With online shopping more popular than ever, ensuring you get exactly what you pay for – and don’t over pay – is top of mind for everyone. We’ve all heard stories of a friend or relative buying off an online marketplace or e-commerce website only to receive an inferior or fake product – that’s if anything arrives at all. Our time and money have never been more valuable, so when shopping online for opal jewellery it’s vital you not only have a great experience and have confidence in what you’re purchasing, but also that you’re not being scammed.
Some of the common questions asked by Black Star Opal customers are: Are your opals real? Will I receive what I pay for? How do I know if this is the best price I can pay? We understand. With a plethora of online opal jewellery retailers out there, as well as thousands of new and second-hand opal jewellery listings on platforms like Facebook Marketplace, Ebay, Etsy and Amazon, it’s hard to know exactly who to trust. And believe us, we’ve seen it all when it comes to inflated prices, fake opal, phoney sales, bad photography, misleading product descriptions, and dodgy sellers.
The opal world can be a bit of a mystery and tricky to navigate if you’re not aware of what to ask, what to buy, or what’s real or not. Unfortunately, not all opal sellers are honest or ethical in their business practices. So educating our customers, establishing trust, and ensuring confidence in purchasing natural Australian opals and opal jewellery are high priorities for us (along with providing exceptional products and customer service). To help you feel more confident with your next opal jewellery purchase, we’ve compiled some top tips to avoid being scammed or misled.
1. Understand the different types of opal
Knowledge is power when it comes to opals. We can’t tell you how many times a customer will look to buy opal jewelry but not know the difference between a solid opal, a doublet opal or a triplet opal – or that different types of opals even exist! Thankfully there are many online articles about opals on the internet, so a quick Google search should clear up any confusion and provide a bit of opal education to help you understand what to look for and that you will pay more - or less - depending on what kind of opal it is.
Generally as a rule, solid opals are more valuable than doublet opals and triplet opals, however pricing an opal also depends on carat weight (size) quality, colour, patterning, and, when it comes to jewellery, what type of metal the opal is set in. Black opals are typically more expensive than white or crystal opals, and boulder opal can be high or low depending on the quality. So a solid black opal will usually be more expensive than a doublet or a solid white opal. But, as there are varying factors involved in pricing opal, you can find doublet opal jewellery worth more than solid opal jewellery.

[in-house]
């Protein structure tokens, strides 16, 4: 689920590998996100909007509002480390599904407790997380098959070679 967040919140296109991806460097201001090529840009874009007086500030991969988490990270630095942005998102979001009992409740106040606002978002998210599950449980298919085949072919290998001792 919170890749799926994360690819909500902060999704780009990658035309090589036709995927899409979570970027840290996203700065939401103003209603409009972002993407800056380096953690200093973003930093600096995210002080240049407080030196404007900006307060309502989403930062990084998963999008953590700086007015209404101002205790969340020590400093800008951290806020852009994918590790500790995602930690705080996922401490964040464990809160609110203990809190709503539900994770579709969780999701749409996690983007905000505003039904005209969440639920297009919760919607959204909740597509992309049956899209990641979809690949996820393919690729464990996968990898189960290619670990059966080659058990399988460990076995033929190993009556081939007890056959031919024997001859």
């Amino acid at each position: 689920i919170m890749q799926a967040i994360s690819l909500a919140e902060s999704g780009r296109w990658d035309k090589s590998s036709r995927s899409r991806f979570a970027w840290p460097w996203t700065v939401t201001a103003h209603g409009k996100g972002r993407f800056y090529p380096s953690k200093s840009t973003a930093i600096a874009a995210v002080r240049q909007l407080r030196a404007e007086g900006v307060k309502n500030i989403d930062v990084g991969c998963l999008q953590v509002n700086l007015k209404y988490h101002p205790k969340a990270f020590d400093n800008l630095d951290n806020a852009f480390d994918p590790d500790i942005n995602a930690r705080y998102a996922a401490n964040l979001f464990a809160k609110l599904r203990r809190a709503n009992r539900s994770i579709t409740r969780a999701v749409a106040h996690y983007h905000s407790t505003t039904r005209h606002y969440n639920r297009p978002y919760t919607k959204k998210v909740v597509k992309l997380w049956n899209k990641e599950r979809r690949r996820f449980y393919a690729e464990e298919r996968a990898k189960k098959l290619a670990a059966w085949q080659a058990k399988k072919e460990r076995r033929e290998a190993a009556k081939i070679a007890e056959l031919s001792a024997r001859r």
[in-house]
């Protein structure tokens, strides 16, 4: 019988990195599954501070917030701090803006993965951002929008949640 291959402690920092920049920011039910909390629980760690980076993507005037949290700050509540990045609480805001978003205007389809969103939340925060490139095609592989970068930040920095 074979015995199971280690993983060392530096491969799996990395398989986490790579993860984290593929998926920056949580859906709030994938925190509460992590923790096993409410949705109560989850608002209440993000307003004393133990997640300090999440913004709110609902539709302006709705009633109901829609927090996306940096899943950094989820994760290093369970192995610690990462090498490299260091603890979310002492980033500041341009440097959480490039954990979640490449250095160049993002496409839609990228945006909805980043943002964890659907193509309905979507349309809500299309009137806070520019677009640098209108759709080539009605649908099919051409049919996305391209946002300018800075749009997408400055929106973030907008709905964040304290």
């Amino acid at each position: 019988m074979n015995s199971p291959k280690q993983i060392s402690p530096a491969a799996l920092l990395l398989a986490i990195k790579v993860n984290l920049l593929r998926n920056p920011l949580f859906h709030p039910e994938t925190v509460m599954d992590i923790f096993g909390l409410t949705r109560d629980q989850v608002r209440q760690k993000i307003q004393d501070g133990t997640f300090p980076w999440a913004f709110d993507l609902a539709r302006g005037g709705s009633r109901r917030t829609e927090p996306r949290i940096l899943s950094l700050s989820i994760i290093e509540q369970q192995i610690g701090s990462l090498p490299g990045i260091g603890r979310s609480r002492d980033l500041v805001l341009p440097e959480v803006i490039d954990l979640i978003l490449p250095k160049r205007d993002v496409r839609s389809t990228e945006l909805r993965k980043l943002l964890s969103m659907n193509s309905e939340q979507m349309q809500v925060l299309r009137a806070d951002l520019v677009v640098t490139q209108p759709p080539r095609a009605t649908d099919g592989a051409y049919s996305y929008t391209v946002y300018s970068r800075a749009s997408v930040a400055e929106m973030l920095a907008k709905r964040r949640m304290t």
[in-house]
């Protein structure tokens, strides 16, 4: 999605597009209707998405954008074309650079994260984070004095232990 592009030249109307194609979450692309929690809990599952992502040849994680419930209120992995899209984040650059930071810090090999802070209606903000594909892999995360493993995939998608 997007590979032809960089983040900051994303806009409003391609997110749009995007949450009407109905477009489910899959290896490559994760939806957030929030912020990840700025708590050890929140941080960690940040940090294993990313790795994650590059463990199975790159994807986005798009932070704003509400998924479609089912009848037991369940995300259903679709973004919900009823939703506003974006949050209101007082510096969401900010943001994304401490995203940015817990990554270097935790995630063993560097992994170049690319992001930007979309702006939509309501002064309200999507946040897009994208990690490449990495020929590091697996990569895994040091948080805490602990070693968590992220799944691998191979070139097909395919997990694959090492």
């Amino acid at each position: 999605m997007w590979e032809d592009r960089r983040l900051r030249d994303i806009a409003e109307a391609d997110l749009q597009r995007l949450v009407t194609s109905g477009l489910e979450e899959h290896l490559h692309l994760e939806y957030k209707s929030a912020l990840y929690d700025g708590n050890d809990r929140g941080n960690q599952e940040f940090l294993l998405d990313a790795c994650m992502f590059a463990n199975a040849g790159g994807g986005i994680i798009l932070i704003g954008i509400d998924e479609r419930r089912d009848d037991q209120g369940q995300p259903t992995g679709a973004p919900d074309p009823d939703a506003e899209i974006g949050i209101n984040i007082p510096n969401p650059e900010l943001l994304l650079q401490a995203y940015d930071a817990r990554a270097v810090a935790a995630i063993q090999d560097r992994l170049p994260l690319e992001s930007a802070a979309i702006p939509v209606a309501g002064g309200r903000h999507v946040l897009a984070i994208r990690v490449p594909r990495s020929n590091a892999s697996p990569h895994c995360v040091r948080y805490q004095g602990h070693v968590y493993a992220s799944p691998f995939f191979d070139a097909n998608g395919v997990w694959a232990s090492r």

We recommend avoiding e-commerce sites that sell items other than opal jewellery when shopping for your opal engagement ring or opal earrings. We’ve seen fake opal jewellery listed on several big name e-commerce sites that sell everything from children’s toys to hair straighteners. But we’ve also seen online jewellery stores that also sell fake opal jewellery that has not been clearly identified in the product heading, but buried deep in the product description (if at all). Again, a misleading practice designed to make the customer believe they’re purchasing genuine opal when it’s not.
Make sure the websites you trust have clearly labelled whether the opal gemstone is a solid, doublet or triplet opal and it’s not just listed generically as ‘opal’. At Black Star Opal, we always list the opal type clearly in the heading of each product, and then again in the product description. We also provide a short description about the type of opal, or link to a page which contains this, on all our product pages so the customer knows exactly what they are buying. If an online retailer is not doing this, ask exactly what type of opal is in the opal jewellery before purchasing.
2. Only buy from reputable opal jewellery sellers
We have never seen so much opal gemstones and opal jewellery sold online as we have today. With the power of the internet and social media, anyone from anywhere in the world can retail opal products. And while there can be some amazing bargains and excellent opal to be found, customers need to be on their toes and aware of who is selling, if they are reputable and honest, if the opal is real or fake, and if you will get what you pay for.